We shall consider how different institutional forms can affect the management of environmental problems at different stages of economic development, including for managing biological resources and controlling pollution emissions. Problems of different hierarchical levels from local to global will be considered.
Key to dealing with different stages of economic development is the environmental Kuznets curve (EKC), the hypothesis that pollution increases at first during development and then declines after industrialization in an inverted U-shaped pattern of pollution emissions against time. (1) This term derives from the earlier empirical observation of a tendency for income to first become more unequal and then more equal as societies move through the industrialization process (Kuznets 1955), producing a similar inverted U shape when time is on the horizontal axis and the Gini coefficient (which rises with income inequality) is on the vertical axis. These both suggest that societies may bear temporary costs to develop. However, critics have argued that they may not generally hold, being subject to historical, institutional, geographic, and technological specificities. The socialist world saw increasing income inequality during industrialization, and India and China may leap to more advanced environmental control technologies that limit their pollution as they industrialize, if they can adopt appropriate institutions for implementation and enforcement.
Patterns of Development and Environmental Degradation
Various dynamic patterns of pollution and development relationships occur, varying by pollutant and across societies. The classic EKC pattern has been found to hold for sulfur dioxide (especially damaging to health), nitrogen oxides, suspended aerosol particulates, carbon monoxide (Selden and Song 1994; Grossman and Kreuger 1995), heavy industrial emissions of arsenic, cadmium, lead, and nickel, and also biochemical oxygen demand and fecal coliform in water (Gawande et al. 2001). Varying "turning points" of income have been found in different studies for specific pollutants. Some have even found that some of these may "re-link" with rising incomes to exhibit "N-curve" patterns, possibly fecal coliform (Shafik. 1994) and sulfur dioxide in some countries (de Bruyn and Opschoor 1997).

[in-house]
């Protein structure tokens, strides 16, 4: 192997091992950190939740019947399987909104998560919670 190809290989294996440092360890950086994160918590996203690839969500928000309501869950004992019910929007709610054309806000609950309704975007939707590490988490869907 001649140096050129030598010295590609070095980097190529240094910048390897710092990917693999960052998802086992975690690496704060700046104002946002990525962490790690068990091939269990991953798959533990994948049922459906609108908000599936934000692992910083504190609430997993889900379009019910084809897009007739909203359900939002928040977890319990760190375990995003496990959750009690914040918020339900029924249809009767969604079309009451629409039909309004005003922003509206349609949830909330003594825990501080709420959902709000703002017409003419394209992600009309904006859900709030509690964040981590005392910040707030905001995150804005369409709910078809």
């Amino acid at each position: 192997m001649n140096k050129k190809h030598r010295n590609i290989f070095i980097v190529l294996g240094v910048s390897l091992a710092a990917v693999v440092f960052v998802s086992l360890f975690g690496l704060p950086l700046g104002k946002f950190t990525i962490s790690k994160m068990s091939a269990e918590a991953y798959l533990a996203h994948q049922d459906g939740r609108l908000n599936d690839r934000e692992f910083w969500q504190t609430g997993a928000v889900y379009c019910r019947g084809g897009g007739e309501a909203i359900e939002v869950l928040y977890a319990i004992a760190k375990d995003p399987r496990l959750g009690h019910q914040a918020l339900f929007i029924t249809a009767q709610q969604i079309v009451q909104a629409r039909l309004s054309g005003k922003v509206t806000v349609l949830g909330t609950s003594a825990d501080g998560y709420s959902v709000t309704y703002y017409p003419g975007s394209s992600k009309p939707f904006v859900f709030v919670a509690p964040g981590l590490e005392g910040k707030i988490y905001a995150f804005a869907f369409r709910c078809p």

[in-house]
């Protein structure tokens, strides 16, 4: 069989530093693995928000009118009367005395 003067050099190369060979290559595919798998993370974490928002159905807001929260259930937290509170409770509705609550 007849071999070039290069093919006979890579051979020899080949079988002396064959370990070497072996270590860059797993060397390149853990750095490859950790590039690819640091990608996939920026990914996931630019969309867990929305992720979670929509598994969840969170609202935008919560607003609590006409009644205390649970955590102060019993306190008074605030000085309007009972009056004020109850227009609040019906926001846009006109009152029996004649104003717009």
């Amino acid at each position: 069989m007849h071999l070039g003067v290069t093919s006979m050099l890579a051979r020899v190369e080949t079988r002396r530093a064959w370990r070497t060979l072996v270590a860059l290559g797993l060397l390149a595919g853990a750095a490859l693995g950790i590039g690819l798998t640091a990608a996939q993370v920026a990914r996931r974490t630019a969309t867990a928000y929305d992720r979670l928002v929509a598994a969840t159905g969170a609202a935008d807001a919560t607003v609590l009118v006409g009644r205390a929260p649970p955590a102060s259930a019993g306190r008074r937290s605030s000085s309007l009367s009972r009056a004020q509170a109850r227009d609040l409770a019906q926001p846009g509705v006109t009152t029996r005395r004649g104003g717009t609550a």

The EKC pattern can arise due to high income elasticity for environmental quality that leads to political action (Beckerman 1992; Dasgupta et al. 2002). Higher income countries can fund pollution control activities (Magnani 2000) and also R&D in improved pollution control technologies (Komen et al. 2000).
However, some pollutants vary inversely with income, notably basic water pollutants that affect infant mortality (Dinda 2004). Others seem to increase without limit with national income, notably carbon dioxide, the major ingredient in global warming (Holtz-Eakin and Selden 1995). Others seeming to increase monotonically include solid municipal waste, traffic volumes, and general energy consumption (Holtz-Eakin and Selden 1995; Horvath 1997). (2)
For some such as deforestation there seems to be no relationship between environmental damage and national income across countries or even within countries (Koop and Tole 1999; Bhattarai and Hemmig 2001). Regarding endangered species, political and institutional factors seem more important than income levels, especially civil liberties (McPherson and Nieswiadomy 2001).
A general criticism is that most of these studies were done on cross-sections of countries rather than on more careful panels or time-series within specific countries, which can seriously alter the results (Stern et al. 1996; Stern and Common 2001). Geographical effects can vary across countries (Ezzati et al. 2001) as can enforcement effects, even within the United States across states (Selden et al. 1999), reflecting political and cultural factors (Magnani 2000), …